Tobi’s first battle was against Mark Williams in a BMW E36 and after very conservative driving, Tobi was granted the win. In the semi final battle Tobi was slotted against Formula Drift driver Will Parsons in his Lexus SC300. Previously Tobi had a battle with Will that resulted in a “one more time” and the resulting battle was not an easy decision for the judges when announcing Will as the winner. In his follow run, Tobi launched off the start line giving everything the Miata had and did his best to keep up with Parsons on the initial stretch. Although falling behind, he drove a good line and made no mistakes other than a small straitening on the right hand turn that most cars could not fully complete. Unfortunately Parsons had the power to get through the turn with ease. On his lead run, Tobi’s driving was on point with him using all 110hp to tap the outer wall of turn 3, but with the Formula Drift driver having a good follow run, the victory was awarded to Parsons.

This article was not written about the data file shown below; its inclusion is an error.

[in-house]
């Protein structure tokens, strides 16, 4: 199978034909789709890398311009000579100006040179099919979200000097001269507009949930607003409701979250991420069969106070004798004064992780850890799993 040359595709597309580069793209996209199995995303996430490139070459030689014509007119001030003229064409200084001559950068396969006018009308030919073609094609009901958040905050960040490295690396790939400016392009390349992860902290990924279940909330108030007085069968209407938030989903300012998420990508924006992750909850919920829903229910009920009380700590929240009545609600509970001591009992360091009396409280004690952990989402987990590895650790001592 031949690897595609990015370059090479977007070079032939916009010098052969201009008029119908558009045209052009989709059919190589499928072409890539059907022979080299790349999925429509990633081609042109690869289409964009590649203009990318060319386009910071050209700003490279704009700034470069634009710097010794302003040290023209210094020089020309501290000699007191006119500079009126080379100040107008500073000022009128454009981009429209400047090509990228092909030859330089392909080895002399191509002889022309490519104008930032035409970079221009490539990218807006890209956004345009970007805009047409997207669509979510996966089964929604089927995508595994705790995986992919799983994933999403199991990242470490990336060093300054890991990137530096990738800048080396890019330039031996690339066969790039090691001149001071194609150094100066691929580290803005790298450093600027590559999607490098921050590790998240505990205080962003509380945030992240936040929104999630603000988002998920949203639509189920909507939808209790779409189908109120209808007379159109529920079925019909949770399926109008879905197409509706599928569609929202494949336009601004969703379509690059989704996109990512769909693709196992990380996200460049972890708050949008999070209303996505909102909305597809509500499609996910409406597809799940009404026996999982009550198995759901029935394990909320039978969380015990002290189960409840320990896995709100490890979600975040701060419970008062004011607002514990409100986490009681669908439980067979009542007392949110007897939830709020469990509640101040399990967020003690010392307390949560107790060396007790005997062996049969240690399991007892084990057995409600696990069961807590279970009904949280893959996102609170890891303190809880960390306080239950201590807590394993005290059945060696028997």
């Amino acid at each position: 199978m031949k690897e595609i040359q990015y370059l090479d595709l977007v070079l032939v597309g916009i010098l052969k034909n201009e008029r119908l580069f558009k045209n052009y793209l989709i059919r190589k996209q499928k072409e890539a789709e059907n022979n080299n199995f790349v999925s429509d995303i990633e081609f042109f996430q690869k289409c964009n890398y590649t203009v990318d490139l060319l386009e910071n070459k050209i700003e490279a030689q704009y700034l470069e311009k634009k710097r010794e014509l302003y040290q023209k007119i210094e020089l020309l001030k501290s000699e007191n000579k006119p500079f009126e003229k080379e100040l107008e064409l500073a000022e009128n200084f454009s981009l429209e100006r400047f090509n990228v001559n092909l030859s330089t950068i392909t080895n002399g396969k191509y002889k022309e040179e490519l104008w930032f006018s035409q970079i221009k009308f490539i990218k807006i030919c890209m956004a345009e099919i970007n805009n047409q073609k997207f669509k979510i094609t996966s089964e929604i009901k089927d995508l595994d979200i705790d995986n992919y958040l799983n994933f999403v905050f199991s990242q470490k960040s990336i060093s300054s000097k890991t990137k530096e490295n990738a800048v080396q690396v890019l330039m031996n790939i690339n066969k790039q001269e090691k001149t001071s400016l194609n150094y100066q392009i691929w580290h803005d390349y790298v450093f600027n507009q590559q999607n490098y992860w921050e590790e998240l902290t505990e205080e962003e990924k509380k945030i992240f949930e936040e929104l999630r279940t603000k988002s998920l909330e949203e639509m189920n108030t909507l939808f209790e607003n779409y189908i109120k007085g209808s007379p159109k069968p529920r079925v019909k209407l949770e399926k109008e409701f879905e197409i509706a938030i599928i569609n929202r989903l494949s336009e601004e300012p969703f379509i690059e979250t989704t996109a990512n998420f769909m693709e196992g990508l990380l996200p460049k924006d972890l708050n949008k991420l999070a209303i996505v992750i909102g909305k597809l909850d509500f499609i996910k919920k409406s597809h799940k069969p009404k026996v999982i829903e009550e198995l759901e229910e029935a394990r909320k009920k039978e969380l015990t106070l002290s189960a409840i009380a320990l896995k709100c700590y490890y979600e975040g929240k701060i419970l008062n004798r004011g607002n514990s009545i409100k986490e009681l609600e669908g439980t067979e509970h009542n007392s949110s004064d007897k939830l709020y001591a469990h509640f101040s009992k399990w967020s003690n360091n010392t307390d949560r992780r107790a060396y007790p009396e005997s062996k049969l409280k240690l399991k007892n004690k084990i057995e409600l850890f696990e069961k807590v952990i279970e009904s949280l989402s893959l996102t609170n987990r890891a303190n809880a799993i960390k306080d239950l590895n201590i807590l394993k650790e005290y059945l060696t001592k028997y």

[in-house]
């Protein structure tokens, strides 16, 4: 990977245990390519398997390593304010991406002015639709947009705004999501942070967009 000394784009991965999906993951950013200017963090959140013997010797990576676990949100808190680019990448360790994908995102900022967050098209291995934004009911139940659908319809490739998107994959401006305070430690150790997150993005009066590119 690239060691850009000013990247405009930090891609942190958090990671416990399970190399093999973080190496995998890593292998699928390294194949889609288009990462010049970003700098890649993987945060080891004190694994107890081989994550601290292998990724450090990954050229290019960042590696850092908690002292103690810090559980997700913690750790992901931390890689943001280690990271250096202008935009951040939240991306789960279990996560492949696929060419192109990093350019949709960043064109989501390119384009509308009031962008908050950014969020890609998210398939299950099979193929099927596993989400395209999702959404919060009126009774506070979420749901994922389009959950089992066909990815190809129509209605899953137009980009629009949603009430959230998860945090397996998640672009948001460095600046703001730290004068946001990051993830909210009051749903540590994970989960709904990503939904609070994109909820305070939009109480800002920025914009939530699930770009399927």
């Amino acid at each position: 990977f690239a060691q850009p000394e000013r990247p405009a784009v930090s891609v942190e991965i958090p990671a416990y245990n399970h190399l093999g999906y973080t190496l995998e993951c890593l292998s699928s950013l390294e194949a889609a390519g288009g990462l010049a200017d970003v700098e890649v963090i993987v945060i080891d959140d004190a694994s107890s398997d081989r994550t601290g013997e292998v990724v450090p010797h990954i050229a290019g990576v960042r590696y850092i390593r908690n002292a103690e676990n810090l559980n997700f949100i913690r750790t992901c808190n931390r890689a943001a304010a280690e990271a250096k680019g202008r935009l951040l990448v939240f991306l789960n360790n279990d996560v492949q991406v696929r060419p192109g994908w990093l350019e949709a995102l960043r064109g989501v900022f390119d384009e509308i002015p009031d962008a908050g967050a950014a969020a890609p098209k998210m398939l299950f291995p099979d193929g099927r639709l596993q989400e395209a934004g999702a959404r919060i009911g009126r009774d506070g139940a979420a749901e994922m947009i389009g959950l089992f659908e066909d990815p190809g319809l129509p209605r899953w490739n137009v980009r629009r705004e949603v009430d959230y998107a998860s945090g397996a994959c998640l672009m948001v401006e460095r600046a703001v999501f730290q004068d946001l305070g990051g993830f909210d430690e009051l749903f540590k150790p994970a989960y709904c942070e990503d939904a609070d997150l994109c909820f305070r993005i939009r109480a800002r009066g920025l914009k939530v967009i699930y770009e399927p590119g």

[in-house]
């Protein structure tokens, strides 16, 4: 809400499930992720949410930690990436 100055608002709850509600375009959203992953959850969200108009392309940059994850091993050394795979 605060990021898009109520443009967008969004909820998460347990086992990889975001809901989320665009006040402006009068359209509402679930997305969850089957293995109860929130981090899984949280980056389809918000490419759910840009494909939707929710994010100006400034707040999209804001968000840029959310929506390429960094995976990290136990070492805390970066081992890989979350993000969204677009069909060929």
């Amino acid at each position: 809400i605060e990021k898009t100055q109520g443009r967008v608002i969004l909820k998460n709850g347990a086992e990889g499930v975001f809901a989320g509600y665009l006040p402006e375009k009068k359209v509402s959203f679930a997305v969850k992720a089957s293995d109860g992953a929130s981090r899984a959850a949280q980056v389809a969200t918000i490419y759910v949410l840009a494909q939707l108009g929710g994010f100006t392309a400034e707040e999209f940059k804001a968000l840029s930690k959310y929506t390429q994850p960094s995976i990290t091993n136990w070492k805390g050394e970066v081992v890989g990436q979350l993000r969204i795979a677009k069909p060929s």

This was not the end of the event for Tobi. He was out of contention for the win, but still in the fight for 3rd place. The fight for third would be against Ben Joseph in the white Nissan 350Z. Tobi lead the first run and both drivers were on point. Run two was lead by Joseph and mirrored the first. The result was a one more time. At this point it was all or nothing. Tobi lead his final battle leaving nothing at the start. As he came out of turn 3 and into the round about, he went a little wider than normal and seemingly way too fast, quickly closing on the turns outside C wall. Tobi later told me, “I thought to myself, if I hit, it got to be with the side of the car, I CAN NOT bail. It worked out.” It worked out very well as the red Miata carved the entire length of the wall within inches and then tightened to the inside of the turn for a good clean finish. This drove the bystanders and the announcers mad as it was just unbelievable driving for the car being used. Only tens of feet behind was Joseph in his 350Z laying down a very good follow run.